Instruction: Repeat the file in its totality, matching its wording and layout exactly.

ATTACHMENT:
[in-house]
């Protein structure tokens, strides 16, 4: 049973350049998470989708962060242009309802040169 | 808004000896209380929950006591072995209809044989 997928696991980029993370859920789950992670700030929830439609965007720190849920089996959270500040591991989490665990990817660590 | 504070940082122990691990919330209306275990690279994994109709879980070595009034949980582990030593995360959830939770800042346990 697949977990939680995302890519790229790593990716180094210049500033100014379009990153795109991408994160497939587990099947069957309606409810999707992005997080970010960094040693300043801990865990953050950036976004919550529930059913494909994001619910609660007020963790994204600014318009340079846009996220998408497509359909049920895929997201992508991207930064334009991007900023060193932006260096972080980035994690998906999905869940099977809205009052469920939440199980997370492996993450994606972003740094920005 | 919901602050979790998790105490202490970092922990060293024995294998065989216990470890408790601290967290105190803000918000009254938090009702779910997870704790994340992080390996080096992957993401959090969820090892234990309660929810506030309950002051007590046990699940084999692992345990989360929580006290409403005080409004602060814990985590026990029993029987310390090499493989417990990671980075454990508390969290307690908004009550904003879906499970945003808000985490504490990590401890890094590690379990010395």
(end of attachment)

[in-house]
């Protein structure tokens, strides 16, 4: 049973350049998470989708962060242009309802040169 | 808004000896209380929950006591072995209809044989 997928696991980029993370859920789950992670700030929830439609965007720190849920089996959270500040591991989490665990990817660590 | 504070940082122990691990919330209306275990690279994994109709879980070595009034949980582990030593995360959830939770800042346990 697949977990939680995302890519790229790593990716180094210049500033100014379009990153795109991408994160497939587990099947069957309606409810999707992005997080970010960094040693300043801990865990953050950036976004919550529930059913494909994001619910609660007020963790994204600014318009340079846009996220998408497509359909049920895929997201992508991207930064334009991007900023060193932006260096972080980035994690998906999905869940099977809205009052469920939440199980997370492996993450994606972003740094920005 | 919901602050979790998790105490202490970092922990060293024995294998065989216990470890408790601290967290105190803000918000009254938090009702779910997870704790994340992080390996080096992957993401959090969820090892234990309660929810506030309950002051007590046990699940084999692992345990989360929580006290409403005080409004602060814990985590026990029993029987310390090499493989417990990671980075454990508390969290307690908004009550904003879906499970945003808000985490504490990590401890890094590690379990010395």